WELCOME!

With the 10th International Violin Competition Leopold Mozart 2019 the German Mozart city Augsburg observed the 300th anniversary of the birth of the father of Wolfgang Amadeus Mozart – a special cause for celebration.

Leopold Mozart was a native Augsburger and not only father to his famous son but at the same time also teacher, manager and mentor. One could say, “No Leopold, no Wolfgang“. In 1756, the same year Wolfgang was born, Leopold Mozart published his legendary “Fundamental Principles of Playing the Violin”. Two such significant creations in a single year! The violin tutor is not only a fantastic textbook and a testimony to Leopold’s outstanding musical ability, it is also a unique compendium of violin playing and the musical practice at the time of Mozart.

It was Leopold Mozart’s vision to pass his knowledge on to future generations and to encourage highly talented young musicians. Today, this legacy is borne further in his home town by the International Violin Competition Leopold Mozart. Prominent musicians such as Isabelle Faust, Benjamin Schmid and Lena Neudauer have laid the foundation for an international career. Who will the next young Mozart be?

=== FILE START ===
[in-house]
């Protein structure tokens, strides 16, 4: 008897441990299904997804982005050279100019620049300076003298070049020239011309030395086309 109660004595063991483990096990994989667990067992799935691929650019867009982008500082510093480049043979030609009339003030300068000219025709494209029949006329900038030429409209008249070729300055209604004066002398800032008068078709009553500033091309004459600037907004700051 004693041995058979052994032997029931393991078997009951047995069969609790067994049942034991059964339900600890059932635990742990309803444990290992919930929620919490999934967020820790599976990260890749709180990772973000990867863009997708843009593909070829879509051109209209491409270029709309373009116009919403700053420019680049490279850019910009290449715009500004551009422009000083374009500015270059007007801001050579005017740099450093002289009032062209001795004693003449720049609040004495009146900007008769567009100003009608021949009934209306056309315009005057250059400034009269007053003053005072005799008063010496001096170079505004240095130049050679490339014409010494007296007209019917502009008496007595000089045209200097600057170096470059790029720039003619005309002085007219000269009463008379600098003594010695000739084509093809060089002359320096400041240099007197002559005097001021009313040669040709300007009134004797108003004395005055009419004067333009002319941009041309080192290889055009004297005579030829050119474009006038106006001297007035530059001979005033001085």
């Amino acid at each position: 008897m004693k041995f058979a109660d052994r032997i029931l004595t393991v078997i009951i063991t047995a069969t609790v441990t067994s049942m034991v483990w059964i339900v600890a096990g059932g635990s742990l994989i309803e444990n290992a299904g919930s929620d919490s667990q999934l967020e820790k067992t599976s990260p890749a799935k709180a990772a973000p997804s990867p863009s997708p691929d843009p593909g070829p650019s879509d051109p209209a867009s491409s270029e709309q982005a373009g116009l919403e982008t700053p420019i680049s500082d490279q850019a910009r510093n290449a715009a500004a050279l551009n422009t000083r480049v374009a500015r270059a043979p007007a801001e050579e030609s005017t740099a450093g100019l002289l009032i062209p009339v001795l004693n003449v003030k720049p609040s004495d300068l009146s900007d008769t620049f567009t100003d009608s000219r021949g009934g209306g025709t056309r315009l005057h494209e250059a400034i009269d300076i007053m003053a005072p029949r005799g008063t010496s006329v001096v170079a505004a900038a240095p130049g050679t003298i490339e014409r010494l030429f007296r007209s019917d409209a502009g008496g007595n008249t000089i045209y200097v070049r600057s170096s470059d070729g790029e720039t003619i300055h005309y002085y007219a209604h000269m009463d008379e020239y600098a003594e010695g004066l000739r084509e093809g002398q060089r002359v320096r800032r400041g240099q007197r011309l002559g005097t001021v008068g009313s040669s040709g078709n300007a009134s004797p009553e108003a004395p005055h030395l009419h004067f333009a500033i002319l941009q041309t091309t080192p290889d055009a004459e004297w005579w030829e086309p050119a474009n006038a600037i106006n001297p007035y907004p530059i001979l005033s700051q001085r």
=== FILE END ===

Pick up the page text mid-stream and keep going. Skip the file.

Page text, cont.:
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We're looking for outstanding musical personalities!

The International Violin Competition Leopold Mozart is not a competition like every other! The competition 2019 was the tenth and for this jubilee many pivotal new standards have been set. Only 24 candidates were invited to the competition; active and former students of jury members were not admitted. Thus, the stringent requirements of the Augsburg competition were emphasized right the outset. In the three condensed competition rounds, participants have mastered new challenges which have been conceived to exhibit not only musical and technical but also personal competence. In this way the International Violin Competition Leopold Mozart stands out uniquely in contrast to other competitions.

First Round
The modern commissioned piece was one of the requirements in the beginning round. Candidates also proved their skill in this round with pieces by Bach, Paganini and Mozart.

Second Round
Rehearsals for the chamber music piece in the second round were open to the public and were part of the evaluation. Many elements played a role here: the candidate's personality, his or her interaction with other musicians, social and communication competence as well as the ability to develop a piece in a limited amount of time. All these aspects entered into the jury's assessment.

The rest of the program for the second round was freely selectable. This demonstrated the candidate's aptitude for creating a varied program which makes artistic sense.

Final Round
The program for the final round consisted of one of the great romantic violin concertos as well as a concerto by Mozart. Both violin concertos were played by the candidate on the same day. The finalists have been accompanied by an orchestra of world renown: the Munich Radio Orchestra!